Voices in The Head

adam Girouard, modified 1 Year ago at 12/28/20 4:06 AM
Created 1 Year ago at 12/28/20 4:06 AM

Voices in The Head

Posts: 6 Join Date: 12/3/19 Recent Posts
Hey Everyone,

  I haven't posted in a year and just started reading various posts on this forum and am so grateful for the effort everyone puts in to feedback and assisting others.  This is truely a blessing.
  My question is about voices in my head.  About a year or two ago in meditation I had the memory of being a young boy and hearing very clearly and almost hauntingly a woman's voice in my head.  It sounded like my mothers, although I may have just been interpreting it that way.  This memory came to me during a meditation as the voices came back and they were just as I remembered them.  In the last year it has happened 3 or 4 times and it has such a distinct quality to the feel of it (hauting) and the sound of the woman's voice (Like my mother's).  It's almost as if I had a magaphone hooked up from her head going into my mind with an echo.  This only happens in meditation.
  This happened again a couple of weeks ago and I just noticed it come in and 'watched' it with curiousity.  
  I guess I am just wondering if anyone has had similar experiences like this and/or what to do with it, if anything?  It's not so disconcerting, I suppose I'm curious.
  Thank for any feedback.

With Metta,
Emil Jensen, modified 1 Year ago at 12/28/20 4:32 AM
Created 1 Year ago at 12/28/20 4:32 AM

RE: Voices in The Head

Posts: 319 Join Date: 7/16/20 Recent Posts
I think this is very common. I've tried it many times. Yesterday I heard a big bang, lol. Today I heard something which sounded like an organ with an amp and lots of distortion going "RUNG", then nothing.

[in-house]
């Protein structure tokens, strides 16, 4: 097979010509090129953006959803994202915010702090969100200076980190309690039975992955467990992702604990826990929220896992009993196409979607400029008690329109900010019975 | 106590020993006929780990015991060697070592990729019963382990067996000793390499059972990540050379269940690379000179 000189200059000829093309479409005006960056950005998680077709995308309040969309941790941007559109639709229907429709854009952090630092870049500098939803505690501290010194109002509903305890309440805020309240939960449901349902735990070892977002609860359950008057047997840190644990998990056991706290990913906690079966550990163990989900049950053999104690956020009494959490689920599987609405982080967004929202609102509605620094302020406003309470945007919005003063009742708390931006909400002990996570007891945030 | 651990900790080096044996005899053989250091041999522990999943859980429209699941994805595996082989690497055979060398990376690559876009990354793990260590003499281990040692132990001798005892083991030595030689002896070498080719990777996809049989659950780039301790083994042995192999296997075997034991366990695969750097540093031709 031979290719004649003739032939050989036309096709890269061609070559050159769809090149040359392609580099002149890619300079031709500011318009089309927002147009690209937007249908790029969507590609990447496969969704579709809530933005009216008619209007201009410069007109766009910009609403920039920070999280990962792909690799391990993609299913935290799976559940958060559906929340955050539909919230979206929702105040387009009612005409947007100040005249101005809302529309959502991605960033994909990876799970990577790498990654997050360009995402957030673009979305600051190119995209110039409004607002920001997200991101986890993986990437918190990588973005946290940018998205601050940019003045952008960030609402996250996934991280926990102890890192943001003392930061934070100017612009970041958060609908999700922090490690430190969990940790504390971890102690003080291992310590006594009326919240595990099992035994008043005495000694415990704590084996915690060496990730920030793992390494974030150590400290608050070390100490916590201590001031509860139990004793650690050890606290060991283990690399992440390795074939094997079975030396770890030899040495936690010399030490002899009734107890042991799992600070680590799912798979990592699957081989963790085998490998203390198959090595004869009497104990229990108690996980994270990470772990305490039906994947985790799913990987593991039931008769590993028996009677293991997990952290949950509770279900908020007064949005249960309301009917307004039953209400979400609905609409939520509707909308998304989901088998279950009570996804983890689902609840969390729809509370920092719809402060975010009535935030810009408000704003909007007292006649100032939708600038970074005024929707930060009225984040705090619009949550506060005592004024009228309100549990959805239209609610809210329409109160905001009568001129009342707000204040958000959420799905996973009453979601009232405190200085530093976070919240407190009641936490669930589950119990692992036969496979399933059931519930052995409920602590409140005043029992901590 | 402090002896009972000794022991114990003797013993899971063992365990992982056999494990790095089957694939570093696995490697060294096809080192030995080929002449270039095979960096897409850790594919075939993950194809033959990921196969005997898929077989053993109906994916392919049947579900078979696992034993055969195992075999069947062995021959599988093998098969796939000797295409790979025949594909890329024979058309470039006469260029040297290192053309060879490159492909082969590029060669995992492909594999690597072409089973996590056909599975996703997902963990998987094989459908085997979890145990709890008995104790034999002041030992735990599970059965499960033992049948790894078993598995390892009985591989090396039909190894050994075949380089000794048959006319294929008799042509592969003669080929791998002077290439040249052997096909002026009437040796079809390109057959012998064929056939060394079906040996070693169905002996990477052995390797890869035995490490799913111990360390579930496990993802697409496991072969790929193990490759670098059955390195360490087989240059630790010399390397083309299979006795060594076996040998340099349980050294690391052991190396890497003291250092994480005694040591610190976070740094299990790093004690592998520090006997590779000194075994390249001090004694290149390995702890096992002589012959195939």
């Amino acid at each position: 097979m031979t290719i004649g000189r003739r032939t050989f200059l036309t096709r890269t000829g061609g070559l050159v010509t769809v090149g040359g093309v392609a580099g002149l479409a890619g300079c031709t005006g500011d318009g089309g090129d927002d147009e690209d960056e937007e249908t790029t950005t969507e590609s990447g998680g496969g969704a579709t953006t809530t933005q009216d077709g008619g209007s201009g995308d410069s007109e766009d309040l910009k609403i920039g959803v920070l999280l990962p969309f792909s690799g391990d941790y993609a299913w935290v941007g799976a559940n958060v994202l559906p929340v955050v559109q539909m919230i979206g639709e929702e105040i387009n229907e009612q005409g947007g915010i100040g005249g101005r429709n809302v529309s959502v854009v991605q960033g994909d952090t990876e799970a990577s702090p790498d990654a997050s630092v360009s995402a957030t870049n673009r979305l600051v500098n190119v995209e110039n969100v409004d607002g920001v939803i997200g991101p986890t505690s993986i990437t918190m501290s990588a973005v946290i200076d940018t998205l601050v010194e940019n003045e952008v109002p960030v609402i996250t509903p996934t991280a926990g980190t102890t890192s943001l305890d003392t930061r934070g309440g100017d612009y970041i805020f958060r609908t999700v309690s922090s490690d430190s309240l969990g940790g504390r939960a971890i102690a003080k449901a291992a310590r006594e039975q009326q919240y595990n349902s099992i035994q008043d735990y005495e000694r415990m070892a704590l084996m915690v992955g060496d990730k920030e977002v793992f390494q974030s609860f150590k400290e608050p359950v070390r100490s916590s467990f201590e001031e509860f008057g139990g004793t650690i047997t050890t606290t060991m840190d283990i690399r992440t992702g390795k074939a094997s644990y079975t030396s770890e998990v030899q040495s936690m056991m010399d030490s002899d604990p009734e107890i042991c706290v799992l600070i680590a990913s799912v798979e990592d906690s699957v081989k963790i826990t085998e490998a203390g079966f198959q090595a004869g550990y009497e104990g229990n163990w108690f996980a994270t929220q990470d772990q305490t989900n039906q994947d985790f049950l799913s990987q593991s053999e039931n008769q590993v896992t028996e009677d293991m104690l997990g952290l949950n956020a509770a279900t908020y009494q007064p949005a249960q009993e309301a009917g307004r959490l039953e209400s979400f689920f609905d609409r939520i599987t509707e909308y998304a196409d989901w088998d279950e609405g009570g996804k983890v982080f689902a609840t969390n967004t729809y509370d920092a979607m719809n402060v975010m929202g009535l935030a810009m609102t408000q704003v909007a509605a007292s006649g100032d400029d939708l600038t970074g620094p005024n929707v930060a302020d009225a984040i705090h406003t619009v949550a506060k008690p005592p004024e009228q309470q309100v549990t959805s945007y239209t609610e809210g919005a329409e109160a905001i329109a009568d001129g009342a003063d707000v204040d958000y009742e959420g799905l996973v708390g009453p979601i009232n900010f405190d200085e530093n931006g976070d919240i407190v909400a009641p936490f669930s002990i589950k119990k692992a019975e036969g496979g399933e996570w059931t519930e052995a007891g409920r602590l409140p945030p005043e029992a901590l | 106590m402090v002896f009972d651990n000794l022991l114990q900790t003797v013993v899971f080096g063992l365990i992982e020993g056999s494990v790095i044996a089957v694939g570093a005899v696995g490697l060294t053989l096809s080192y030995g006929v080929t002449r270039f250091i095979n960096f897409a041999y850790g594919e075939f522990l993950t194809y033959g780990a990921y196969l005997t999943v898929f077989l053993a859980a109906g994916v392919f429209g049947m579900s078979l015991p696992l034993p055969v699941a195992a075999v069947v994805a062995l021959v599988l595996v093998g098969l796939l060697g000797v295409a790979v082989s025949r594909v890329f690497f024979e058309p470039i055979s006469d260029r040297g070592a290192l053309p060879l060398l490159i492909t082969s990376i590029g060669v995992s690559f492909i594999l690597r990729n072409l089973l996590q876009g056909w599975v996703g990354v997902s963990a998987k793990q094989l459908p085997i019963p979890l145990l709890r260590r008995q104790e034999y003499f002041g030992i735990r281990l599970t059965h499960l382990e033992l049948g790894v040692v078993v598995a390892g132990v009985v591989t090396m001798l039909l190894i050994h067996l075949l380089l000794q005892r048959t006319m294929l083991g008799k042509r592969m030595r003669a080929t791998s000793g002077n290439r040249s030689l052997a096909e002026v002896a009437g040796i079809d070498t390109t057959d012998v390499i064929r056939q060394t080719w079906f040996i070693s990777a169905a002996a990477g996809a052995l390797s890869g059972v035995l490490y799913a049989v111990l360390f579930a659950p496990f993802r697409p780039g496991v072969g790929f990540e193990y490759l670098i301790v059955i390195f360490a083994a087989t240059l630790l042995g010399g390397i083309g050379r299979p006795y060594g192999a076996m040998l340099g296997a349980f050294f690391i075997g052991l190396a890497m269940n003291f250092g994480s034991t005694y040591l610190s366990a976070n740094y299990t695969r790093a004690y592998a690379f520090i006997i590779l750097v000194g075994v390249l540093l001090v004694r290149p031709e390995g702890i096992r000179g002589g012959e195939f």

About a week ago I had a full-on hallucination that my mother and brother was approaching my bedroom door, calling my name. I normally can tell if sounds are "real" or not, but this time it had me convinced.

Whatever experiences arise, just take note of it and know that it's all cool. 
Personally, I had countless experience that all fucked with my general sense of what is "real". They initially taught me to losen my grip of this fixed view that I had. I think this is necessary, perhaps this happens to you as well?

Ultimately, "real" is what exists. What you call it, tho, can either give you problems or not. You can either call it "OMG I'm going crazy" or "a sound appeared and then dissappeared again". Same thing, very different reactions to it.
adam Girouard, modified 1 Year ago at 1/7/21 9:40 PM
Created 1 Year ago at 1/7/21 9:40 PM

RE: Voices in The Head

Posts: 6 Join Date: 12/3/19 Recent Posts
Thanks Emil.  That is reassuring to remember how common this experience is.  I appreciate getting feedback to remember this.

Yes.  Over the years the idea of 'real' has really softened and I see most of these things with detachment now which is quite liberating.  That being said, having the reminder was really helpful.

Having fellow companions on the path is of real value to me and I appreciate your input and sharing your experinces with me.

Happy Practicing emoticon